Our conclusion: There is a good chance that value has increased. Strategy for the next trading day (Monday) is to trade the market long. Day traders will take no shorts. Position traders look for an upside breakout, say at 10413.

Recap: Reference points, end-of-day Dec. 18, for trading on Monday, Dec.21
Bracket Limits: Upper 10412,    Lower 10320
Octants:             Upper 10409,    Lower 10323
Commercial:     Lower 10402

Step 4: The Trade on Monday, 12/21/92

The Trade on Monday, Dec. 21 - Using Reference Points from Dec. 18

In Trade 1 we did the analysis with Overlays and merely displayed the Visual Graphic at the end. In this trade, we will use the VG for analysis.

The Trade on Dec 21 - using the Reference Points from Dec. 18.

Monday’s trading opened at 10409, well above the five day center of value on Friday (10401) (see Visual Graphic, half-hour bars, upper r-h corner). The day trader could have bought here with only a two-tick downside. Successive day trades would be made on pullbacks. A conservative breakout day trader would have taken a long position at 10413, the regular breakout point from the Overlay (Step 2).

The day closed at 10428, a 15 tick ($468) profit from entry. The commercial activity provided an additional dimension of safety to the regular Overlay breakout scenario. This additional information provided directionality and thus decreased the risk in an already low-risk scenario.

7c. TRADE 3

Example of a Responsive Day Trade for Soybeans Oct 8, 1996

Market Condition

As of the close on Oct 7, 1996, the 10 day Overlay was in balance. Confirming the 10 day balance, the 5 day was also balanced. A balanced market sets the stage for a responsive day trade or a breakout the next day.

The concept for the responsive trade is simple: if price rotates away from the middle of the distribution and does not break out (trend start), then the chances are that price will tend to move back toward the middle of the distribution, i.e., toward the center of value. A responsive trade comes when the market offers an opportunity—price well away from value.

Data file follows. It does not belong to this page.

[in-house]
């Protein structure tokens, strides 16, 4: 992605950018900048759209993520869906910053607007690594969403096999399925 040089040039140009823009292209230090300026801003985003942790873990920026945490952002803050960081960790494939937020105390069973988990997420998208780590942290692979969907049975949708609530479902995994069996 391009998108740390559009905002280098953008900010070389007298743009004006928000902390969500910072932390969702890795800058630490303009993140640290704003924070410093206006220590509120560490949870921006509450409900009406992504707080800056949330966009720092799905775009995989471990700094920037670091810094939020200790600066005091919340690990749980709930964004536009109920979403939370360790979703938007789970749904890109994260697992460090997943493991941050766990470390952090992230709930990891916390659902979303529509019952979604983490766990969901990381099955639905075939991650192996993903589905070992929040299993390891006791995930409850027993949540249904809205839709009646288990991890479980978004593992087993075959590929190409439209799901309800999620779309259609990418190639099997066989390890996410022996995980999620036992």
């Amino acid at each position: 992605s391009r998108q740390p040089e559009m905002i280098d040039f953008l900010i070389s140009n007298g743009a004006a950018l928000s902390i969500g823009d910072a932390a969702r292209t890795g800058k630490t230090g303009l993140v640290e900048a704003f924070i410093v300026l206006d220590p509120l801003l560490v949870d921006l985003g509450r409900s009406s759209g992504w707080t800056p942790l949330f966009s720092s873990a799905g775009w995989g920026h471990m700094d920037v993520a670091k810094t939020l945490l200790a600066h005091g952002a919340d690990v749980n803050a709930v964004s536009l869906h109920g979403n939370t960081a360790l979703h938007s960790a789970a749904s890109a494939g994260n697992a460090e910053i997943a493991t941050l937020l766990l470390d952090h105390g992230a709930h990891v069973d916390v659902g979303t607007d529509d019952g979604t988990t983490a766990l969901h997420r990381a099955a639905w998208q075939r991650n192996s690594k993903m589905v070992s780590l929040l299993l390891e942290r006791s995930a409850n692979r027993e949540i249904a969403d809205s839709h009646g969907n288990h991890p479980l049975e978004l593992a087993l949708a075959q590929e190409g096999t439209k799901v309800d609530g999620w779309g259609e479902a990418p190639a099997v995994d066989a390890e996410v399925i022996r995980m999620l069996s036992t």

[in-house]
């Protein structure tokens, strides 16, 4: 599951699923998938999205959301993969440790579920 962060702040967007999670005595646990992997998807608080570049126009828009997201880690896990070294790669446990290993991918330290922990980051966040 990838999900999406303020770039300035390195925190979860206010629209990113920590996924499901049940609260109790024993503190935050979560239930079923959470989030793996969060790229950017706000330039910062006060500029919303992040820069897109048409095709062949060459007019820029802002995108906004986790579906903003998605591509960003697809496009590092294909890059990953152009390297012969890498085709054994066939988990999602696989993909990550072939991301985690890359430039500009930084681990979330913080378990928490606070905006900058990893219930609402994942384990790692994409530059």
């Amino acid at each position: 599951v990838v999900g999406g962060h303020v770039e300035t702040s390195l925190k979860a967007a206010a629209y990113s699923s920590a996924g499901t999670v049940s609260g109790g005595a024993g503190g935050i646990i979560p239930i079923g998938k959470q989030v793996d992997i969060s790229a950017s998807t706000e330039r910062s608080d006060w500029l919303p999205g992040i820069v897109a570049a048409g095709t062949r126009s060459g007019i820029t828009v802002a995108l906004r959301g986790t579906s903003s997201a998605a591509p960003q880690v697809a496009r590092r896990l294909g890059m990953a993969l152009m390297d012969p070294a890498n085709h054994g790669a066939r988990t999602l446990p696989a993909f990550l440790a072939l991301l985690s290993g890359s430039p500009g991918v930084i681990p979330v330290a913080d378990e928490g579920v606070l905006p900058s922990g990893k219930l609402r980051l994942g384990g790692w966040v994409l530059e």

The proposed strategy is based on the Limit - Octant pair. The Octant is 1/8 of the distribution range (range is Upper Limit – Lower limit).

Rules for a Basic Responsive day trade.
If price moves above the Upper Octant (below the Lower Octant) an alert is set.
A short will be taken as price crosses below the Upper Octant
....(a long is taken for price moving above the Lower Octant).
The target exit is the bracket middle price.
The protective stop is the appropriate limit (Upper for short, Lower for a long).
If neither stop nor target is hit, one exits on the close.

The soybeans 10 Day Overlay on October 7 had a single distribution with an Upper limit of 765:0 and a lower limit at 727:0. Dividing the range of 38 cents by 8 gives an Octant value of 4:6 cents. An Octant is roughly equivalent to the two standard deviation point in a bell shaped curve. That is, when price gets as high as the upper Octant or as low as the lower Octant it signals an unusual event. That price region between the Octant and it's associated limit is an 'area of uncertainty' -- price may be ready to breakout or it may proceed back to the middle of the distribution. The table below lists the important prices (including the five primary reference prices), the extensions, for the day's (Oct 7) Overlay.